I was in vacation this week and had the chance to take more photos this week and in the middle of the week we got colder nights. The photo of this week was taken on the second morning we had nights between -15C to – 20C. It’s an old Canal close to my house that is closed since many, many years.
Canon 7D with 70-200mm/4 L, tripod.
Didn’t had time to take photos this week, so i’m posting one taken in late Autumn. It’s a leaf caught underwater in the St-Lawrence river.
This week was a colder week with temperature below – 15C, yesterday morning it finally dropped to -23C which i was waiting for to get some fog photos over the St-Lawrence river. Everything was coated with frost and the wind made the fog rolling in and out of my compositions, so every frame was different. I selected that one because i can feel the cold better in that one.
I want to talk about a topic that is not often talked about in Photography forums. Peoples that or not photographers thinks that it’s easy to be a good Nature photographer, you just have to buy a good camera and then you go in the wild and you will take great Wildlife shots for sure since you have a very good camera !
I will not talk about learning the skills here like exposure, composition and knowing your gear, i will talk about how it can be tough on your body to be out in the field with a camera bag full of cameras and lenses in difficult environments and weather. If you want to be serious with your photography and come home with good shots and push yourself to get the best out of your subjects you will have to be out early and in sometimes in very bad conditions.
Eventually if your interested in photographing wildlife and especially birds you will need at least a 400mm lens, sooner or later your camera bag will get heavier and it’s your shoulders and back that will take that load. Add to this that you will be walking in rough terrain and often off beaten trails, your body will take some abuse over the years and as you get older all those years will get into you. Now we are lucky to have great camera bags and backpacks that help a lot carrying those heavy camera bags in the wild, when i started photography about 26 years ago i was using a camera bag like the journalist (a big square bag that you carry with the strap on your shoulder), not good for the shoulders and neck.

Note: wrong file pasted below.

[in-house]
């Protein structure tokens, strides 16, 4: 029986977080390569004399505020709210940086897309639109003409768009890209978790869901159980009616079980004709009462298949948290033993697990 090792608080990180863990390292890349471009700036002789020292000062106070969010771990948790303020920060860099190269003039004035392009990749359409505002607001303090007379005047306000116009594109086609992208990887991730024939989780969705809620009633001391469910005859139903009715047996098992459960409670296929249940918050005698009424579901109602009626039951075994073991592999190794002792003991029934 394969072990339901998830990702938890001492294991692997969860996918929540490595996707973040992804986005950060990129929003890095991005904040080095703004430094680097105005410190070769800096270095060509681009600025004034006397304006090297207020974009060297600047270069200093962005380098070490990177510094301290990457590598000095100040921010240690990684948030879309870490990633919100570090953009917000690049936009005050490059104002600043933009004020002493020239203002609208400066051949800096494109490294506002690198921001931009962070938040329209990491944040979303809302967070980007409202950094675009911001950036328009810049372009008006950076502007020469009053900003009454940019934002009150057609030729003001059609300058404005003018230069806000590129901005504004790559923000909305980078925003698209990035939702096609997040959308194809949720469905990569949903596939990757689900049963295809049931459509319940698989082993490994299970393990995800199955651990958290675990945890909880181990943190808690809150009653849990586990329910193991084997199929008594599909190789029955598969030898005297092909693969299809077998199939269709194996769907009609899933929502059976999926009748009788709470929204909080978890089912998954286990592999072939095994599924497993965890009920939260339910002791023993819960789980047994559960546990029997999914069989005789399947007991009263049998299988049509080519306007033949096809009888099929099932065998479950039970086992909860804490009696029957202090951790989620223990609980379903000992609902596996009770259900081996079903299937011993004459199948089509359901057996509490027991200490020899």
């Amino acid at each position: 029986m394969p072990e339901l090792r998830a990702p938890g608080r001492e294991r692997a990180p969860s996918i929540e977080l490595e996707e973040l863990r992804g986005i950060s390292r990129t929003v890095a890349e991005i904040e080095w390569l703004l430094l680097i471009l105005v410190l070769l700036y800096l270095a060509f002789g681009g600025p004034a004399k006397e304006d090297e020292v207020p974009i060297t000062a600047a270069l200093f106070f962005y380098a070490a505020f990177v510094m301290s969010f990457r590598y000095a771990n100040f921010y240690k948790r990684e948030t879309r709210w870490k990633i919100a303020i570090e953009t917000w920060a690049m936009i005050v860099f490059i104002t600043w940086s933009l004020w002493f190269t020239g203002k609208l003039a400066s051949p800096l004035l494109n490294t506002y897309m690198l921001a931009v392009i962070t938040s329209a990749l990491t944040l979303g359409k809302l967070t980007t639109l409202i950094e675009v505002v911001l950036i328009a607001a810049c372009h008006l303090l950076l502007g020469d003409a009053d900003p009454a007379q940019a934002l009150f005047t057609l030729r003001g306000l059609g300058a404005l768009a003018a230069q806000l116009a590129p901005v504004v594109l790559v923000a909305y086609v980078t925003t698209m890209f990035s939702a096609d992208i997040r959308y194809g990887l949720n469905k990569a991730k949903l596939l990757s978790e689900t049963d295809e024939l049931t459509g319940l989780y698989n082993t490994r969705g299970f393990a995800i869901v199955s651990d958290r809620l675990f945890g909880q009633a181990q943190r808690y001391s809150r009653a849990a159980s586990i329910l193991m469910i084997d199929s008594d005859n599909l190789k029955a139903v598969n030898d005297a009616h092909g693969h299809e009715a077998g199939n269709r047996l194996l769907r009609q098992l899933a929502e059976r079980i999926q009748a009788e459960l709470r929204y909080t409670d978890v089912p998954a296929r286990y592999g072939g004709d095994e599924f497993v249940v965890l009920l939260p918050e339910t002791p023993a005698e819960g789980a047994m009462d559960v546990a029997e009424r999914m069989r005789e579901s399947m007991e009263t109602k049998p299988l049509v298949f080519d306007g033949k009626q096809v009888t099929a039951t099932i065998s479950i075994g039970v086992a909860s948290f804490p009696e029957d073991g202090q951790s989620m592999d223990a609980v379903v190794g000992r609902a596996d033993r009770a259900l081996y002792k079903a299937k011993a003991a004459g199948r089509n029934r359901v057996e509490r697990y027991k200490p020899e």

Blood sucking Mosquitoes are another thing that you have to deal with here in Canada and many other places in the world. They can drive you crazy while you’re trying to compose your shots, especially when i’m photographing frogs on the shore of a pond.
Canon 7D with EF 70-300mm IS + Extension tubes, tripod.
That Green Frog photo was taken on the shore of a little pond infested with black flies !
You will have to get wet and often shoot while getting flat on the ground on muddy terrain like when shooting along a pond. So you will get wet and cold even on not so cold days, as you get older your articulations will not like this too much.
Pentax K-01 with DFA 100mm Macro WR handheld while laying on the ground.
Cold temperatures are inevitable around here, so if you want to take great shots in winter you will have to go out in bad weather. I really like to get out early in the morning when it’s -15C or lower because you can take photographs of fog over the rivers. When shooting in winter you have to be well dressed, but your hands will get cold when handling metal tripods and lenses, i prefer to use thin gloves but there are times when manipulating the gear is easier with your bare hands. I once frozed my little fingers and they felt like i had a 100 needles planted in them for about 1 week.
When i saw that a Fox had walked on the Lake and the sun was just about to rise above the horizon, i stopped and didn’t had time to put my gloves on. It was -20C, my fingers got frozen quickly at handling the Graduated Split neutral density filter in front of the lens.
Canon T3i with EFs 15-85mm, tripod.
I may sound not too positive but it’s really like that, it’s hard sometimes, long hours waiting for wildlife on a cold day sitting in the snow but that’s what makes it so much fun. If it would be easy everyone would get great shots and there would not be so much interest in trying to get beautiful shots. Not everyone knows how much work it takes to get beautiful photos of Nature’s wonderful world, but YOU know what it takes to get them.
This week was not very productive for photography, so i just got some shots this morning. I’m sharing a Macro shot of a leaf frozen in a water hole.
By the end of this week the temperatures finally dropped, Friday and Saturday mornings were colder, it was around -15C and there was fog all over the St-Lawrence river. So i was on the shore of the St-Lawrence river before sunrise Saturday morning hoping to get some shots with the fog. Here is my favorite of that morning, i obtained the effect on the water with a long exposure of 15 seconds at f/11, ISO 250, tripod.